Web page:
Robert G. Ferrell's Perl Scripts | | | | |
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Other Useful Stuff

Protocol Numbers | Acronym Finder | Internet Hoaxes | Security Focus Articles

This is a motley collection of Perl code snippets that I've written over the years as utilities to solve one or more pressing UNIX sys admin issues. They really aren't fancy enough for CPAN, but I thought since I found them useful, someone else might, as well. Take note that these scripts were mostly developed under and for Solaris 2.5.1/2.6/2.7 (SPARC), running Perl 5.002 and above.

Not only will I not be responsible for anything these scripts might do to your systems and/or state of mind, I guarantee you they won't work without some modifications. At least they're free; and I won't even pretend to expect you to credit me if you use them.

Clicking on the link and choosing 'save as' should do it. You'll have to hack each of these to suit your system, of course. I generally create a symbolic link to the script from /usr/local/bin and drop the .pl extension.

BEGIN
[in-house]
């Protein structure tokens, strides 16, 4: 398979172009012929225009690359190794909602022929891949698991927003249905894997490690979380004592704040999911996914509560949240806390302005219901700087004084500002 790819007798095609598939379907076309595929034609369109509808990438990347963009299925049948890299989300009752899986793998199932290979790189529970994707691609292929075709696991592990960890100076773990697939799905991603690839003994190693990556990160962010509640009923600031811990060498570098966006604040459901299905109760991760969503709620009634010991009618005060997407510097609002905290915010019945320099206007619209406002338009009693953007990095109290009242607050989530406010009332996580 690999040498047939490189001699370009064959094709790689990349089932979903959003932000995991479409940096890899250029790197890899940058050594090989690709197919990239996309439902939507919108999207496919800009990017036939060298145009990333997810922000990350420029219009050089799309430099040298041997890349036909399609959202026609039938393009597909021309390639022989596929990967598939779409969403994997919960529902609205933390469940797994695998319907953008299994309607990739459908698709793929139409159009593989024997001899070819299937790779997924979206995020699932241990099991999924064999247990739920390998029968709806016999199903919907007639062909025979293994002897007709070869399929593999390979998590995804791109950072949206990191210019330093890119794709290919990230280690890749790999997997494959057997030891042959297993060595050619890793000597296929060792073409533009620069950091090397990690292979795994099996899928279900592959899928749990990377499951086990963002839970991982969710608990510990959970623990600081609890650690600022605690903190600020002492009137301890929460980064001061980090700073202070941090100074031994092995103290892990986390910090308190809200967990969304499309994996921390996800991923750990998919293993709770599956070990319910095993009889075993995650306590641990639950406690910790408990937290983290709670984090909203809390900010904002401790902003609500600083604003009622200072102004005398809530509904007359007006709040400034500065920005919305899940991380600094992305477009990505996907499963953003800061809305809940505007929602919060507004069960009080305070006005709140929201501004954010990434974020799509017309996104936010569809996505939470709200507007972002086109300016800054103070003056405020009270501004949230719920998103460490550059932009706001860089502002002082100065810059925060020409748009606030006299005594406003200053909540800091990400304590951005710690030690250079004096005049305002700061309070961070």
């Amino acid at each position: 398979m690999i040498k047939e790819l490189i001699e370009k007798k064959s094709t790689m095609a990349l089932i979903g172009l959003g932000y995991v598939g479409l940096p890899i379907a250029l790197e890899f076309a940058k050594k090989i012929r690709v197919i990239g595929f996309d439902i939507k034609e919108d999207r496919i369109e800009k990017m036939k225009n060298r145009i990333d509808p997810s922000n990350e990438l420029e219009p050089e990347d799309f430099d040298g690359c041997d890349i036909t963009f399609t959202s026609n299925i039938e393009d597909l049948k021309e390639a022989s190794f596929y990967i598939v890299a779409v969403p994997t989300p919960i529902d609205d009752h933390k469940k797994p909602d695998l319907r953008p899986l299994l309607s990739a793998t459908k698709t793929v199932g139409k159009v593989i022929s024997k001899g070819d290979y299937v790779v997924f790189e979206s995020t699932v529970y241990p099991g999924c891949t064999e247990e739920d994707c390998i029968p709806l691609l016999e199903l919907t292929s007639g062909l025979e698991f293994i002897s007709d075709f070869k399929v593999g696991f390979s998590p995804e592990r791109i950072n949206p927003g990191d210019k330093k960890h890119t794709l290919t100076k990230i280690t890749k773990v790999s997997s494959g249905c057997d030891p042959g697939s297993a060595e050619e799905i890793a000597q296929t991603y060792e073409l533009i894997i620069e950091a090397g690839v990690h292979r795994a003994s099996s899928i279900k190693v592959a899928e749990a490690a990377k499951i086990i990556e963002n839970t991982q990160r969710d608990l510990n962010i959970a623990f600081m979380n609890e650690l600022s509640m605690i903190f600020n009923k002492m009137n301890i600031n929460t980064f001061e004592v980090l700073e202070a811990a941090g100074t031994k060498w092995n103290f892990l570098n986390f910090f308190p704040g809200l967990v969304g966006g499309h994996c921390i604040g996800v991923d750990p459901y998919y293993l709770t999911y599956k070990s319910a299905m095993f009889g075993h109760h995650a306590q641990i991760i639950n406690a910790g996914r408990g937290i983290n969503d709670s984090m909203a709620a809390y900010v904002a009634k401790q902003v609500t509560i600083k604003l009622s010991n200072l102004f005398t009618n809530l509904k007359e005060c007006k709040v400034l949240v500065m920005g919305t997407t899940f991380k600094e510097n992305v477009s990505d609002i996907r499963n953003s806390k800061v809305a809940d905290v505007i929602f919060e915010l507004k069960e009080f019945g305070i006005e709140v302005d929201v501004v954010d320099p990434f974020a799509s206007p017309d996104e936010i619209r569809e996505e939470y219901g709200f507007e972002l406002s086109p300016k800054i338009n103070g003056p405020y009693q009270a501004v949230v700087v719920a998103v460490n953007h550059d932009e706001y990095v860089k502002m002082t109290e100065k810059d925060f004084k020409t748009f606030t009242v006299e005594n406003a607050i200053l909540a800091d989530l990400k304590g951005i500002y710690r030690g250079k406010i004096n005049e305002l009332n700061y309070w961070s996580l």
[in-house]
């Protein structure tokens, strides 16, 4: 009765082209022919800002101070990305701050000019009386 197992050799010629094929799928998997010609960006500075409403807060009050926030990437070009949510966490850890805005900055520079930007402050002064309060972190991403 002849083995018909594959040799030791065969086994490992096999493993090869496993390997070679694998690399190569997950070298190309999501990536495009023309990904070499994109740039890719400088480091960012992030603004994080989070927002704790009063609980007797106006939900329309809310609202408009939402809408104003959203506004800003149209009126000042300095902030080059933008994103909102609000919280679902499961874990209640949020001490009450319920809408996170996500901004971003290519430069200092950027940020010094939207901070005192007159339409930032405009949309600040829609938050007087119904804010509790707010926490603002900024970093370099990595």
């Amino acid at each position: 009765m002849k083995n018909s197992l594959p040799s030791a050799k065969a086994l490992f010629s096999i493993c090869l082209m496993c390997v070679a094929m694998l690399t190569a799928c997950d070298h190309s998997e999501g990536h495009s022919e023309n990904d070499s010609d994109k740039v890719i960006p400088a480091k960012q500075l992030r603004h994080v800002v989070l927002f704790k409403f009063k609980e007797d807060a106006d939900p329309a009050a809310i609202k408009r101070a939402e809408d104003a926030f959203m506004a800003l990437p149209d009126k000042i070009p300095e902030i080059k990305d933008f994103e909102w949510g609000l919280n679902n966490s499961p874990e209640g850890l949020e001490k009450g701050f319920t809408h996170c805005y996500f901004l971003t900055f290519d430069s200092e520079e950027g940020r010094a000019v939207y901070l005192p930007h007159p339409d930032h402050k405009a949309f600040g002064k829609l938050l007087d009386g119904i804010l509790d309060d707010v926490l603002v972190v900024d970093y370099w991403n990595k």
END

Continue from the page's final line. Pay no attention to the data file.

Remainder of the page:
I'll add to this from time to time. The latest addition date will always be at the bottom of the page. (revised 2/8/2001)

On December 1, 1999, Network Solutions changed their whois server to, thereby breaking most, if not all, implementations of the Unix whois utility. This script provides a simple interface to whois that not only specifies the correct server, but allows you to choose from the other most common destinations.

Note that you'll need to change your present whois to whois_old to make this work. If you rename whois to something else, be sure to modify the script accordingly.

Usage: whois [host] target

Where valid host arguments are

g 	GOV
j	Japan NIC
default (no host) is NSI (
If n or u options selected, should redirect automatically
to RIPE or APNIC, as appropriate.